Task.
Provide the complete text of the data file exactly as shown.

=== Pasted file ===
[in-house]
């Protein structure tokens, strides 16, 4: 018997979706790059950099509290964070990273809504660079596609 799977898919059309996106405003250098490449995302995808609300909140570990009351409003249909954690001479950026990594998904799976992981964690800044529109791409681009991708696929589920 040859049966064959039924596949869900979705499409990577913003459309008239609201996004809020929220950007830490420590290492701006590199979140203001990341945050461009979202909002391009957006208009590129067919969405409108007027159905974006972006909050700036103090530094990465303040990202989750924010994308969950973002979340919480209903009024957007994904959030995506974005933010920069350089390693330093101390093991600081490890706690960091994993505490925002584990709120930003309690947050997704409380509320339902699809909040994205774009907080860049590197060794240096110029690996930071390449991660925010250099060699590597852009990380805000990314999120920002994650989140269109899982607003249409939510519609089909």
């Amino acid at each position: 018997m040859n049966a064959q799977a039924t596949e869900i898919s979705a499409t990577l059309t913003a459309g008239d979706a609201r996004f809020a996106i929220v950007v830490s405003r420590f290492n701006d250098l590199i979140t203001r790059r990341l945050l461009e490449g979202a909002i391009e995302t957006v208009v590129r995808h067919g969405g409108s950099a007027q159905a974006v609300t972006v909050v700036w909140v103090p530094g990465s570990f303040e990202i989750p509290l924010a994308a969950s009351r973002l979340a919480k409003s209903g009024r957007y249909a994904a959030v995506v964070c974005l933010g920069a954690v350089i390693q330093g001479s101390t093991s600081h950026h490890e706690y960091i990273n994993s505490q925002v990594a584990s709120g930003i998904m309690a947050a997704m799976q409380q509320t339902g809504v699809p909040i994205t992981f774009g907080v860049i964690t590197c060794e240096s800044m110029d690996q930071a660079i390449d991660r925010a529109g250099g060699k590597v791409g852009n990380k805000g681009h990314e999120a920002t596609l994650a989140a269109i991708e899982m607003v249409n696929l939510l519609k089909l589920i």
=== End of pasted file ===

[in-house]
């Protein structure tokens, strides 16, 4: 018997979706790059950099509290964070990273809504660079596609 799977898919059309996106405003250098490449995302995808609300909140570990009351409003249909954690001479950026990594998904799976992981964690800044529109791409681009991708696929589920 040859049966064959039924596949869900979705499409990577913003459309008239609201996004809020929220950007830490420590290492701006590199979140203001990341945050461009979202909002391009957006208009590129067919969405409108007027159905974006972006909050700036103090530094990465303040990202989750924010994308969950973002979340919480209903009024957007994904959030995506974005933010920069350089390693330093101390093991600081490890706690960091994993505490925002584990709120930003309690947050997704409380509320339902699809909040994205774009907080860049590197060794240096110029690996930071390449991660925010250099060699590597852009990380805000990314999120920002994650989140269109899982607003249409939510519609089909």
């Amino acid at each position: 018997m040859n049966a064959q799977a039924t596949e869900i898919s979705a499409t990577l059309t913003a459309g008239d979706a609201r996004f809020a996106i929220v950007v830490s405003r420590f290492n701006d250098l590199i979140t203001r790059r990341l945050l461009e490449g979202a909002i391009e995302t957006v208009v590129r995808h067919g969405g409108s950099a007027q159905a974006v609300t972006v909050v700036w909140v103090p530094g990465s570990f303040e990202i989750p509290l924010a994308a969950s009351r973002l979340a919480k409003s209903g009024r957007y249909a994904a959030v995506v964070c974005l933010g920069a954690v350089i390693q330093g001479s101390t093991s600081h950026h490890e706690y960091i990273n994993s505490q925002v990594a584990s709120g930003i998904m309690a947050a997704m799976q409380q509320t339902g809504v699809p909040i994205t992981f774009g907080v860049i964690t590197c060794e240096s800044m110029d690996q930071a660079i390449d991660r925010a529109g250099g060699k590597v791409g852009n990380k805000g681009h990314e999120a920002t596609l994650a989140a269109i991708e899982m607003v249409n696929l939510l519609k089909l589920i």